[A] party seeking summary judgment, on the ground that the nonmoving party cannot prove its case, bears the initial burden of informing the trial court of the basis for the motion, and identifying those portions of the record that demonstrate the absence of a genuine issue of material fact on the essential element(s) of the nonmoving party's claims. The moving party cannot discharge its initial burden under Civ.R. 56 simply by making a conclusory assertion that the nonmoving party has no evidence to prove its case. Rather, the moving party must be able to specifically point to some evidence of the type listed in Civ.R. 56(C) which affirmatively demonstrates that the nonmoving party has no evidence to support the nonmoving party's claims. If the moving party fails to satisfy its initial burden, the motion for summary judgment must be denied. However, if the moving party has satisfied its initial burden, the nonmoving party then has a reciprocal burden outlined in Civ.R. 56(E) to set forth specific facts showing that there is a genuine issue for trial and, if the nonmovant does not so respond, summary judgment, if appropriate, shall be entered against the nonmoving party.

Dresher v. Burt, 75 Ohio St.3d 280, 293 (1996).

         {¶7} With regard to an asbestos liability case, the plaintiff has the burden of proving exposure to asbestos that was manufactured, supplied, installed, or used by the defendant and that the product was a substantial factor in causing the plaintiffs injury. Horton v. Harwick, 73 Ohio St.3d 679 (1995), syllabus; R.C. 2307.96(B).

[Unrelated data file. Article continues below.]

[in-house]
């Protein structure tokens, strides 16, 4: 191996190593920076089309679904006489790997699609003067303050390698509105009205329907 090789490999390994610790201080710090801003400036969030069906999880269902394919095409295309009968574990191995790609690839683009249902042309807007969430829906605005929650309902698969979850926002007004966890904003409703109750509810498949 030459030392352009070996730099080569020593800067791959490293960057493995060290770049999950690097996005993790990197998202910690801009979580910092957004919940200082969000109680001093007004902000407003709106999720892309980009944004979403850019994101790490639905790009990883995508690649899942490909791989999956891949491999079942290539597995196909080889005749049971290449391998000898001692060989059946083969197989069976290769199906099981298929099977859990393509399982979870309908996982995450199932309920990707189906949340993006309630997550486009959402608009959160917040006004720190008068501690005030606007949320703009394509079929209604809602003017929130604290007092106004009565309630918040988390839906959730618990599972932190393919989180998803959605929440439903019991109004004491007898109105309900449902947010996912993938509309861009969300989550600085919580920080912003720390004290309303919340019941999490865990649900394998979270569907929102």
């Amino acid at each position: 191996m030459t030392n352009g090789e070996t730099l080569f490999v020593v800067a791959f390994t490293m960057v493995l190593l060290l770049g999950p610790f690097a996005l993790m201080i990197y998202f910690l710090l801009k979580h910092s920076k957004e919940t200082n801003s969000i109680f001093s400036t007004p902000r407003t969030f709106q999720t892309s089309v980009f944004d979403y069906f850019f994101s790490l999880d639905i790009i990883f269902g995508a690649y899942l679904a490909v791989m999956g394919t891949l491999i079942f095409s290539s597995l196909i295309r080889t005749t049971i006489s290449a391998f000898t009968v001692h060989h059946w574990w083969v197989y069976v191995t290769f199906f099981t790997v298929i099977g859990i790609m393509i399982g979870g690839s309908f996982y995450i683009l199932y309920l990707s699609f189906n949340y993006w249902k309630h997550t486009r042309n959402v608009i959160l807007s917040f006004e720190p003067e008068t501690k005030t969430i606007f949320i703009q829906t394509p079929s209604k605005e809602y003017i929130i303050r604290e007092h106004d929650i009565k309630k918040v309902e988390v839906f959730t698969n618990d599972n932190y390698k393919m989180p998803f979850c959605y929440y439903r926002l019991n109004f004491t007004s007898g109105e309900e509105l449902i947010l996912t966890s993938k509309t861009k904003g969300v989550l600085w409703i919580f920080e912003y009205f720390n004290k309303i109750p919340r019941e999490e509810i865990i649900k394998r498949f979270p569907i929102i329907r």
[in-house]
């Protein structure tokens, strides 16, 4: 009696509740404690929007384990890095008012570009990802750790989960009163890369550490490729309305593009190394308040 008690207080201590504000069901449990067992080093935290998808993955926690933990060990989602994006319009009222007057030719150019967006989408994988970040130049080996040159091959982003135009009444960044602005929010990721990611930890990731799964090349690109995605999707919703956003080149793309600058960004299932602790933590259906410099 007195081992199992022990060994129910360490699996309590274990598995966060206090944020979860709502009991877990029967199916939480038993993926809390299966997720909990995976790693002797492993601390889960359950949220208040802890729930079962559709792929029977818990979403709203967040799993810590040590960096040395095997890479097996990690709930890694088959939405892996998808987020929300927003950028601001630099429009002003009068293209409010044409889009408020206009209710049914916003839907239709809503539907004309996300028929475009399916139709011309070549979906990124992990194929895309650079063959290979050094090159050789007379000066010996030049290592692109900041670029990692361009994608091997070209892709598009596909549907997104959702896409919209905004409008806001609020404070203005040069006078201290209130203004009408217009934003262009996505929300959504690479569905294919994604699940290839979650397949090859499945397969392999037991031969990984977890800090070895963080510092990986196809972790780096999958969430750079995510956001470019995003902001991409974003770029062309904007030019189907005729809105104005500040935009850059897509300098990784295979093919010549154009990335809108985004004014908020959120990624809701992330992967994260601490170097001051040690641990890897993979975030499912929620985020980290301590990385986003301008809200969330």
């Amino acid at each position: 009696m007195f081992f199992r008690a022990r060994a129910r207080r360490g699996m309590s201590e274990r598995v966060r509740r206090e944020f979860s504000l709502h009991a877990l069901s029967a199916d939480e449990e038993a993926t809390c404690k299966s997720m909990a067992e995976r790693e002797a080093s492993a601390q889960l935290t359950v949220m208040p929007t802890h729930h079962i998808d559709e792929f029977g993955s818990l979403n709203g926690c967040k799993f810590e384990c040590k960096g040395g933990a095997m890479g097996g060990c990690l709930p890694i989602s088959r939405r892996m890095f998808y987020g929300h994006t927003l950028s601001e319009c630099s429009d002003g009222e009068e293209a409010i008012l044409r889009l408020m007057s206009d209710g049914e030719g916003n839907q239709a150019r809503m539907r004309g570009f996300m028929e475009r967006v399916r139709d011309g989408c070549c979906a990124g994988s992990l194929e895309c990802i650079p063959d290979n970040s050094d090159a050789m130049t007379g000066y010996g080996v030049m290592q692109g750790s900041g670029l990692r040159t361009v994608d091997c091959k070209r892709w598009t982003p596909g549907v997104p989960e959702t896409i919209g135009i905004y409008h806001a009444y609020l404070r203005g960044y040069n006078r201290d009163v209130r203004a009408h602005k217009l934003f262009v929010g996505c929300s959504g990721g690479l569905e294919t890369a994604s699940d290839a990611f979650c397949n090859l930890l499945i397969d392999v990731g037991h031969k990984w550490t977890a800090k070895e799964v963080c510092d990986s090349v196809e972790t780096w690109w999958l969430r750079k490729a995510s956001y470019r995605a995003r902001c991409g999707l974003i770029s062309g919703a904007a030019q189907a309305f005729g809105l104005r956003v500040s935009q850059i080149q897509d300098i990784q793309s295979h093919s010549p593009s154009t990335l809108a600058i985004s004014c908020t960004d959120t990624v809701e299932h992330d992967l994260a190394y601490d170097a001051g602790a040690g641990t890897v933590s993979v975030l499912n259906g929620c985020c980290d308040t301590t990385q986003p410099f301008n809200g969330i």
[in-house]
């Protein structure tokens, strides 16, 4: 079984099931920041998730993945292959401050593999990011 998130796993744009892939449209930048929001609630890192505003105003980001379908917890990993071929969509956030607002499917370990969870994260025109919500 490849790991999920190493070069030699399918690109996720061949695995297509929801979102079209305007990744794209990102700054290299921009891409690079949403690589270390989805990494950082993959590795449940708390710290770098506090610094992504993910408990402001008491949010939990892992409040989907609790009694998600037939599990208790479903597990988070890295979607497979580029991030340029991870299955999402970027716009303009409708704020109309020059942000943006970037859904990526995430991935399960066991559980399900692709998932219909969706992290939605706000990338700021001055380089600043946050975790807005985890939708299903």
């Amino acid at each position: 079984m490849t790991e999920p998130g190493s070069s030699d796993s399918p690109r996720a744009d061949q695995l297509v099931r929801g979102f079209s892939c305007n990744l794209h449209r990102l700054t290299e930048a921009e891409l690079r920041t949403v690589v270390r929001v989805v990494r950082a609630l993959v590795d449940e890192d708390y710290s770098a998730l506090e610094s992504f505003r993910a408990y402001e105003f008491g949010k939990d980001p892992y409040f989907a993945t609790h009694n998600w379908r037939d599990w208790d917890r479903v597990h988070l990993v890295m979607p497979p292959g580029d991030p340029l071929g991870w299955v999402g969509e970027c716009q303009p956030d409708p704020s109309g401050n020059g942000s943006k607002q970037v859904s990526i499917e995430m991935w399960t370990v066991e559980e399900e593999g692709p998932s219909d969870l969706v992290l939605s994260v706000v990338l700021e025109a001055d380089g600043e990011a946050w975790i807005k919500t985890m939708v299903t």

{¶8} The evidence before the trial court on the motion for summary judgment consisted in large part of the deposition testimony of one of Mr. Williams' co-workers. In its judgment entry, the trial court found that the co-worker had "no personal knowledge concerning whether asbestos-containing tape that was used [sic] supplied by [Akron Gasket]" or if "it was a substantial factor that ultimately led to Mr. Williams' death." The trial court went on to find that the co-worker "provide[d] hearsay testimony concerning the asbestos tape in use at Goodyear, " and that "such is not satisfactory evidence for * * * summary judgment analysis." The trial court further explained: "[T]he plaintiff cannot now establish that those products in use at Goodyear were supplied by [Akron Gasket]. Without such product identification, there can be no determination that the tape was a substantial factor in causing Mr. Williams' illness and death." The trial court then reiterated:

The evidence presented demonstrates that although the defendant may have sold, produced, supplied and/or manufactured some asbestos-containing products, the plaintiff has failed to demonstrate that Mr. Williams used or came into contact with those specific asbestos-containing products while working at Goodyear and that those products were a substantial factor in causing his illness and subsequent death. No evidence has been presented to suggest that Mr. Williams was exposed to asbestos as a result of any product supplied to Goodyear by [Akron Gasket].

         These findings made by the trial court-indicating that the co-worker had no personal knowledge of the supplier of the tape to Goodyear-are not supported by the evidence.

         {¶9} The co-worker's deposition testimony ...